ARCP, Cole Deal a Net Win for Companies, Shareholders

American Realty Capital Properties, Inc. (NASDAQ: ARCP) announced plans to acquire Cole Real Estate Investments, Inc. (NYSE: COLE) for $11.2 billion, creating the world’s largest net-lease REIT with an enterprise value of $21.5 billion, and the 14th largest publicly traded REIT. The deal is expected to close in the first half of next year.

“This merger represents a new beginning for former competitors…far more can be accomplished by these two great companies working together than either one could have hoped to achieve independently,” said ARCP’s chairman and CEO Nicholas Schorsch. He will serve as chairman and interim CEO of the new company, which he described as a “juggernaut.”

Earlier this year, ARCP made a hostile bid for Cole, which at the time was a non-traded REIT, but subsequently withdrew its offer. During a conference call Schorsch explained that the proposed merger was carried out in a “much more amicable process” this time around. Cole CEO Mark Nemer, meanwhile, said ARCP “presented themselves as a much more compelling partner” than they had previously.

Strategic benefits of the transaction include enhanced scale and competitiveness, portfolio diversification, as well as the possibility that the new company will be included in the S&P 500 Index, the companies said during the conference call. The S&P listing is being sought in order to broaden ARCP’s investor base, enhance its visibility, and provide added liquidity.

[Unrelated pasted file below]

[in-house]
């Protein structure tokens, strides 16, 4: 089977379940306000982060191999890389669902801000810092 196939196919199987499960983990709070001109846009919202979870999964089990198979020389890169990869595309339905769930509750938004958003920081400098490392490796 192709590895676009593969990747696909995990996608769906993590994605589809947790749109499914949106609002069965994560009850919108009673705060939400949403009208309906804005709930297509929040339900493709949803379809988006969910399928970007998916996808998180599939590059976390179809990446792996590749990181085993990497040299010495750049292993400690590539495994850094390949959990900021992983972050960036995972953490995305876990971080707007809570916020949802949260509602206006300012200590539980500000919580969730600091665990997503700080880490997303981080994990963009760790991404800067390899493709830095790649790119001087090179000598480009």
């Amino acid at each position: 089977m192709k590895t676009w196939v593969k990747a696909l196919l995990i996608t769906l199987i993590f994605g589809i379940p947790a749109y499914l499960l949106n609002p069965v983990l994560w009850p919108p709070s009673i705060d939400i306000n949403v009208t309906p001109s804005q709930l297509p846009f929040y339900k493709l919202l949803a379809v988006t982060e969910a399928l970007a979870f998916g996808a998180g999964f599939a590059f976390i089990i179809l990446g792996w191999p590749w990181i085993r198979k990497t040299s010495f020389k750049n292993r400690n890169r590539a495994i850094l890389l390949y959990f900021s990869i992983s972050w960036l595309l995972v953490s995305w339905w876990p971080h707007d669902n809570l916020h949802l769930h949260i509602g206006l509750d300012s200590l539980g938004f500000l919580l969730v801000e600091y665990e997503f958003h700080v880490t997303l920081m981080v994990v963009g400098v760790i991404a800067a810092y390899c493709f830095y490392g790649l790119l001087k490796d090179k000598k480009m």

The new company, which is expected to be 64 percent larger than the closest comparable net-lease REIT, will have a combined portfolio totaling 3,732 properties leased to over 60 tenants and occupying 102 million square feet in 49 states and Puerto Rico. The portfolio represents 47 percent investment grade tenancy, which is 99 percent occupied.

Schorsch said the two companies share the same investment philosophy and processes, namely a focus on “investment grade tenancy, long lease durations, a strong diversified tenant base, and a mix of property type and geography.” He noted that ARCP and Cole both have histories of driving "tremendous" shareholder growth.

Simon Yarmak, analyst at Stifel, said combining the portfolios of ARCP and Cole “made sense,” noting that ARCP’s increased leverage due to recent acquisitions will fall to “more manageable levels” as a result of this deal.


Looking more broadly, Yarmak believes the deal is good for the net-lease sector.  For the last couple of months, due to the anticipated tapering of the Federal Reserve’s bond purchases, the sector has been “somewhat out of favor.” Bond-like leases in this sector historically don’t do well in a rising interest rate, inflationary environment, Yarmak said, adding that the deal  brings the spotlight back on the sector.

ARCP said it expects adjusted funds from operations for 2014 to range from $1.13 to $1.19 per share, with a target payout ratio of 85 percent to 90 percent.  The net debt to earnings before interest, taxes, depreciation and amortization (EBITDA) ratio is expected to fall to 7.7 times from 9.1 times by year end 2014, according to ARCP.